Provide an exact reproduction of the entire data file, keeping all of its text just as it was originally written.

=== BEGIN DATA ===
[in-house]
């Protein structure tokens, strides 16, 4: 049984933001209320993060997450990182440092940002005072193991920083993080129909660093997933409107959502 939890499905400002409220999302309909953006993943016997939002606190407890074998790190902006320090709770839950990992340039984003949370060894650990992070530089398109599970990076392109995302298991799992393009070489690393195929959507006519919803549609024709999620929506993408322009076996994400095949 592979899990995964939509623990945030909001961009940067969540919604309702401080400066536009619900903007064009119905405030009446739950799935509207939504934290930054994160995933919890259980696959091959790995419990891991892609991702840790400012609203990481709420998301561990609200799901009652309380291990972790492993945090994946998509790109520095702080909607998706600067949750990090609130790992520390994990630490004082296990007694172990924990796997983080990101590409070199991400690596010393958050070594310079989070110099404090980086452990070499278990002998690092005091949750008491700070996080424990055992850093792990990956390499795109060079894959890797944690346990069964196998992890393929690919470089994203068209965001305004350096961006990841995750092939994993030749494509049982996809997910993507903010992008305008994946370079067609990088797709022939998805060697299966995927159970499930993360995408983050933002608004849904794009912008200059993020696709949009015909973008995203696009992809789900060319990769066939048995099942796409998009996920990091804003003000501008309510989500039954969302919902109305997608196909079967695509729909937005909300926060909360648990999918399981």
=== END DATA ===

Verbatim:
[in-house]
């Protein structure tokens, strides 16, 4: 049984933001209320993060997450990182440092940002005072193991920083993080129909660093997933409107959502 939890499905400002409220999302309909953006993943016997939002606190407890074998790190902006320090709770839950990992340039984003949370060894650990992070530089398109599970990076392109995302298991799992393009070489690393195929959507006519919803549609024709999620929506993408322009076996994400095949 592979899990995964939509623990945030909001961009940067969540919604309702401080400066536009619900903007064009119905405030009446739950799935509207939504934290930054994160995933919890259980696959091959790995419990891991892609991702840790400012609203990481709420998301561990609200799901009652309380291990972790492993945090994946998509790109520095702080909607998706600067949750990090609130790992520390994990630490004082296990007694172990924990796997983080990101590409070199991400690596010393958050070594310079989070110099404090980086452990070499278990002998690092005091949750008491700070996080424990055992850093792990990956390499795109060079894959890797944690346990069964196998992890393929690919470089994203068209965001305004350096961006990841995750092939994993030749494509049982996809997910993507903010992008305008994946370079067609990088797709022939998805060697299966995927159970499930993360995408983050933002608004849904794009912008200059993020696709949009015909973008995203696009992809789900060319990769066939048995099942796409998009996920990091804003003000501008309510989500039954969302919902109305997608196909079967695509729909937005909300926060909360648990999918399981």